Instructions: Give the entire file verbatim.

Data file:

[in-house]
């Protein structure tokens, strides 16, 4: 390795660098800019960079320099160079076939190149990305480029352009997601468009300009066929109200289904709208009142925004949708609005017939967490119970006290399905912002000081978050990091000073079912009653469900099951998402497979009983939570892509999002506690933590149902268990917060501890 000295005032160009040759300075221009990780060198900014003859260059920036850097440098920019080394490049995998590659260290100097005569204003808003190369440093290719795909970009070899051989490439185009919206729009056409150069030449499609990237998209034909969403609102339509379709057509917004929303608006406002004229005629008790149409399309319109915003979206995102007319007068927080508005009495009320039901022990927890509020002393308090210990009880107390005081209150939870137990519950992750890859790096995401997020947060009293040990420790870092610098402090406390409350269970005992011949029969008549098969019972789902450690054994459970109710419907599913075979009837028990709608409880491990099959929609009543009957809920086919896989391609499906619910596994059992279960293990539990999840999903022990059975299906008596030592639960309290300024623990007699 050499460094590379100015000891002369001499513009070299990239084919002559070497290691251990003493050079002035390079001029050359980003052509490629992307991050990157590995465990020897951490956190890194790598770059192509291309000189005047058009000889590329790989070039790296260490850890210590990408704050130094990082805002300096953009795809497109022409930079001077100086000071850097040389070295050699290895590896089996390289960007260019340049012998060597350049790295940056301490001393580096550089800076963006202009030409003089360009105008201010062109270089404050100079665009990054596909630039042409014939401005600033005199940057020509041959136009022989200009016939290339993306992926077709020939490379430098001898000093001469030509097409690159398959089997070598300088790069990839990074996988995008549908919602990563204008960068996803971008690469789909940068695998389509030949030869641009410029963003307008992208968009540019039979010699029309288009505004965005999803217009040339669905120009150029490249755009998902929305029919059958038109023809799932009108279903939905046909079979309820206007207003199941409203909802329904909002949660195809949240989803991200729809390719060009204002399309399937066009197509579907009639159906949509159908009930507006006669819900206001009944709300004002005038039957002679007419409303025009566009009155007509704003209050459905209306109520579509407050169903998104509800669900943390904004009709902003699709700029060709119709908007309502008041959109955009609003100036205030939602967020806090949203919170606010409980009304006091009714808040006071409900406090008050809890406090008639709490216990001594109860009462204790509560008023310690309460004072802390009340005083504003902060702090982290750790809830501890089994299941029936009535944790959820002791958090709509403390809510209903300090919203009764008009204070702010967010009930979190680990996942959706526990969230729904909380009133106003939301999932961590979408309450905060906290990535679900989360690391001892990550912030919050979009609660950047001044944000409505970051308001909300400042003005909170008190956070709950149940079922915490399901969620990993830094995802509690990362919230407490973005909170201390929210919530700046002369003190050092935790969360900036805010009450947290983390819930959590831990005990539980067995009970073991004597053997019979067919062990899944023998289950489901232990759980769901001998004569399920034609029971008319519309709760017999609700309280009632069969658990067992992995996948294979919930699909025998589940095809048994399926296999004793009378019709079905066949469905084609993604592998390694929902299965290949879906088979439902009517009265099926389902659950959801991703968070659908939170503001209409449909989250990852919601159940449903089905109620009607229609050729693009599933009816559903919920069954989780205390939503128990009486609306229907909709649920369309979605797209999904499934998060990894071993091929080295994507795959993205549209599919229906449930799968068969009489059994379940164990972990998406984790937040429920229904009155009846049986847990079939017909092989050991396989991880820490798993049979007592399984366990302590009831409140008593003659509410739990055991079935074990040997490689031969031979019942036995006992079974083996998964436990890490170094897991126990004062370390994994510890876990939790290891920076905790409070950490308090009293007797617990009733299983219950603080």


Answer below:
[in-house]
């Protein structure tokens, strides 16, 4: 390795660098800019960079320099160079076939190149990305480029352009997601468009300009066929109200289904709208009142925004949708609005017939967490119970006290399905912002000081978050990091000073079912009653469900099951998402497979009983939570892509999002506690933590149902268990917060501890 000295005032160009040759300075221009990780060198900014003859260059920036850097440098920019080394490049995998590659260290100097005569204003808003190369440093290719795909970009070899051989490439185009919206729009056409150069030449499609990237998209034909969403609102339509379709057509917004929303608006406002004229005629008790149409399309319109915003979206995102007319007068927080508005009495009320039901022990927890509020002393308090210990009880107390005081209150939870137990519950992750890859790096995401997020947060009293040990420790870092610098402090406390409350269970005992011949029969008549098969019972789902450690054994459970109710419907599913075979009837028990709608409880491990099959929609009543009957809920086919896989391609499906619910596994059992279960293990539990999840999903022990059975299906008596030592639960309290300024623990007699 050499460094590379100015000891002369001499513009070299990239084919002559070497290691251990003493050079002035390079001029050359980003052509490629992307991050990157590995465990020897951490956190890194790598770059192509291309000189005047058009000889590329790989070039790296260490850890210590990408704050130094990082805002300096953009795809497109022409930079001077100086000071850097040389070295050699290895590896089996390289960007260019340049012998060597350049790295940056301490001393580096550089800076963006202009030409003089360009105008201010062109270089404050100079665009990054596909630039042409014939401005600033005199940057020509041959136009022989200009016939290339993306992926077709020939490379430098001898000093001469030509097409690159398959089997070598300088790069990839990074996988995008549908919602990563204008960068996803971008690469789909940068695998389509030949030869641009410029963003307008992208968009540019039979010699029309288009505004965005999803217009040339669905120009150029490249755009998902929305029919059958038109023809799932009108279903939905046909079979309820206007207003199941409203909802329904909002949660195809949240989803991200729809390719060009204002399309399937066009197509579907009639159906949509159908009930507006006669819900206001009944709300004002005038039957002679007419409303025009566009009155007509704003209050459905209306109520579509407050169903998104509800669900943390904004009709902003699709700029060709119709908007309502008041959109955009609003100036205030939602967020806090949203919170606010409980009304006091009714808040006071409900406090008050809890406090008639709490216990001594109860009462204790509560008023310690309460004072802390009340005083504003902060702090982290750790809830501890089994299941029936009535944790959820002791958090709509403390809510209903300090919203009764008009204070702010967010009930979190680990996942959706526990969230729904909380009133106003939301999932961590979408309450905060906290990535679900989360690391001892990550912030919050979009609660950047001044944000409505970051308001909300400042003005909170008190956070709950149940079922915490399901969620990993830094995802509690990362919230407490973005909170201390929210919530700046002369003190050092935790969360900036805010009450947290983390819930959590831990005990539980067995009970073991004597053997019979067919062990899944023998289950489901232990759980769901001998004569399920034609029971008319519309709760017999609700309280009632069969658990067992992995996948294979919930699909025998589940095809048994399926296999004793009378019709079905066949469905084609993604592998390694929902299965290949879906088979439902009517009265099926389902659950959801991703968070659908939170503001209409449909989250990852919601159940449903089905109620009607229609050729693009599933009816559903919920069954989780205390939503128990009486609306229907909709649920369309979605797209999904499934998060990894071993091929080295994507795959993205549209599919229906449930799968068969009489059994379940164990972990998406984790937040429920229904009155009846049986847990079939017909092989050991396989991880820490798993049979007592399984366990302590009831409140008593003659509410739990055991079935074990040997490689031969031979019942036995006992079974083996998964436990890490170094897991126990004062370390994994510890876990939790290891920076905790409070950490308090009293007797617990009733299983219950603080």